Friday, September 10, 2010

The midday prowlers

More than ten years ago someone tried to break down the door of my friend's apartment while she was inside.  They were scared off, and she took steps to secure the place.  (She eventually moved out.)

Security was naturally on her mind after this incident.  She spoke to a friend of hers who lived in a more suburban neighborhood, and her friend told her how, once when she had taken a sick day from work, she had had an opportunity to observe the neighborhood in the daytime.  While most of the residents were off to work, the place came alive with other people.  People ringing doorbells.  People knocking on doors.  People peering in windows.  People checking out back yards.

My schedule allows me to do observations like this myself.  I noticed once, years ago, that it seemed like no one in town was actually working - the streets were full of traffic in the middle of the day.  Now it seems like there are lots of people - people in their teens, and twenties, and thirties -  who are just hanging out, or strolling around, checking out neighborhoods and houses.

I noticed something else a few years ago.  Just before Halloween my phone line died.  I needed to have someone stop by to fix it, and they weren't able to give me a very specific time.  So I wound up sitting on my front porch, waiting.  As I waited I watched utility van after utility van drive by.  Why so many?  Where are they going?  Do so many utilities have problems that need fixing?

The police think that the people who broke into my house are local, maybe from the immediate neighborhood.  Who better to know the comings and goings of neighbors, and when there would be people around who might hear or see something?  After all, if you're going to smash through a window, cut out all the copper pipes from someplace, and then haul them out to a waiting vehicle, you actually have quite a few opportunities to be heard or seen.

I have my eyes on some neighbors who may be responsible.  They - most of them, for there appear to be many people living in their apartment - do not appear to have jobs.  They hang out much of the day,  smoking cigarettes and talking on cell phones or entertaining (or, more likely, engaging in business transactions with) the many, many visitors who come to their front door.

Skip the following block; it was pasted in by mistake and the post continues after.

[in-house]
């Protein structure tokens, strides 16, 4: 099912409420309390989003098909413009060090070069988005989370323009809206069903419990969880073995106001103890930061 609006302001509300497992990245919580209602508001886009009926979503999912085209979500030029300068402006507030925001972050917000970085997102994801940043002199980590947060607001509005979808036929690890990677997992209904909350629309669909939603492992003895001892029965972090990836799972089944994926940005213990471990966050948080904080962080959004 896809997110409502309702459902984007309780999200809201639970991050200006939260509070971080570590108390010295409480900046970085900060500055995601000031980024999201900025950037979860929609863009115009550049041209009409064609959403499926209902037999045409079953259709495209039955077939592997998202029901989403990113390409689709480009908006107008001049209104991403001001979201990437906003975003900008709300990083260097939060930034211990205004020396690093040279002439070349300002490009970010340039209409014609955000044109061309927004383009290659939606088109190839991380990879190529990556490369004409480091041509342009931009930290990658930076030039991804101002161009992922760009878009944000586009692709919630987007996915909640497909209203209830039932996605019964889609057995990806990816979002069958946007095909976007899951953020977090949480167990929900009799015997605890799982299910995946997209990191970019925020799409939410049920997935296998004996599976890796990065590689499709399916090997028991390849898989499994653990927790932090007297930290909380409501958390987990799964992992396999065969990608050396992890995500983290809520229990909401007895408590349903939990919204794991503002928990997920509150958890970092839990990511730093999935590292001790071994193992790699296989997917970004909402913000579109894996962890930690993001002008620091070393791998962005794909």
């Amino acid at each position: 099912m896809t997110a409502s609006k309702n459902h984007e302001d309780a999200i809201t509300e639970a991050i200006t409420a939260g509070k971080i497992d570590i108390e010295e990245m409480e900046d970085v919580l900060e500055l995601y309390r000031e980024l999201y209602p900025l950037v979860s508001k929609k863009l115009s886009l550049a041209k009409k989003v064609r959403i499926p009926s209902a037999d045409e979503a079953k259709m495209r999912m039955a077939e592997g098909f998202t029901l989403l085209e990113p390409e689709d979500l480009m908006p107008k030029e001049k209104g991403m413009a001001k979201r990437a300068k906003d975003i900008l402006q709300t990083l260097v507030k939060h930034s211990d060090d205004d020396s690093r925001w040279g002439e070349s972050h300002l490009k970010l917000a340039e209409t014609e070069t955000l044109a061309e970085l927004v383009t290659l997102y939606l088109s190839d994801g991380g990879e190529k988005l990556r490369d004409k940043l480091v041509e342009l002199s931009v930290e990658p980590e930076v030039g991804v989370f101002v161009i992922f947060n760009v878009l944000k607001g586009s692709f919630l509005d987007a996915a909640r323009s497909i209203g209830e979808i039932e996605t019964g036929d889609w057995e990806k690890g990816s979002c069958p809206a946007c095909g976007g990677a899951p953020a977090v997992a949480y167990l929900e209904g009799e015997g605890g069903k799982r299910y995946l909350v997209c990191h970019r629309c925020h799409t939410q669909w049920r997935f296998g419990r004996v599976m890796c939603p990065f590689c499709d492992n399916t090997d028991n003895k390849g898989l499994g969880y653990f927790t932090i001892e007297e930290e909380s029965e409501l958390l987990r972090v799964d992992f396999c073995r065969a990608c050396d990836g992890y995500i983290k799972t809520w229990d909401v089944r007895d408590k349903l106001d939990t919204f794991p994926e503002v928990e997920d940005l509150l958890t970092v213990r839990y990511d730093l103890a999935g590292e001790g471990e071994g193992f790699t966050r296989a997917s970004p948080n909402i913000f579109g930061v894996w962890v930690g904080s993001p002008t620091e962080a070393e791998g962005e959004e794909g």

The other night I was leaving my house to do something at my mom's when I noticed one of these people hanging out on the sidewalk and talking to someone in a utility van.  It was from a heating and air conditioning company.  It had a ladder strapped to the roof.

If you're going to be brazen enough to smash into a house through a side window, I thought the other day, you'd be brazen enough to do a second-story entry through a window.  After all, most people will only alarm the first floor of their house, since that's where an entry is most likely to take place.  How paranoid is it to imagine someone making a second floor entry?

Well, not very.  There was a case in town a year or so ago that involved someone hopping up on the roof of a porch and breaking into a residence through the second floor.  And earlier this week someone broke into a nearby business through a second floor window - accessed by climbing a tree.

But this would be so much easier if you had a ladder handy.  One of my neighbors actually has (or had, I'm not sure if it's still there) a huge ladder hanging from a fence between our properties.  But if you have to bring your own ladder, why not use a utility van as your base of operations?  Most people might assume that any operation a contractor is engaged in - propping a ladder up against a second-story window, hauling old pipes out to the back of a waiting van - is actually legitimate.  If you hide your activities in plain sight, will anyone notice?

UPDATE, 9/11/2010:  Oh, it gets better.  As I pulled up to the house this morning, a strange truck was parked in front of the neighbors' house, sporting an "I LOVE SCRAP" bumper sticker provided by a local scrap yard / recycler.  Now, there's a law locally that any recyclings of certain metals over certain limits must be reported to the authorities - unless, of course, these are transactions by a legitimate business, like the HVAC company that had a van parked by the neighbors' house for two nights last week.  So do thieves fence their takings to legitimate businesses, who then turn in the metal to a recycler, no questions asked?  Are all these businesses in on the deal?


Brian from FB said...

I can sympathize, to a degree. My brother had most of his tools, including his power tools, stolen from his garage, while he was in the house with his kids. His wife had gone to the store and left the garage door open. The thieves were his neighbors across the street. And he lives in a fairly affluent neighborhood in Palm Beach Gardens, Florida.
Thieves don't care about income or security, or neighborhood, they only care about opportunity and likelihood of getting caught.

hedera said...

Speaking from my own experience with public safety volunteering, my recommendation would be, if you see people walking around, peering in windows and yards of houses - call the police. Tell them you think thieves are casing your neighborhood. Give them as good a description as you can. And as for the business transactions on the porch - is there an anonymous drug hotline in your area? There is in ours.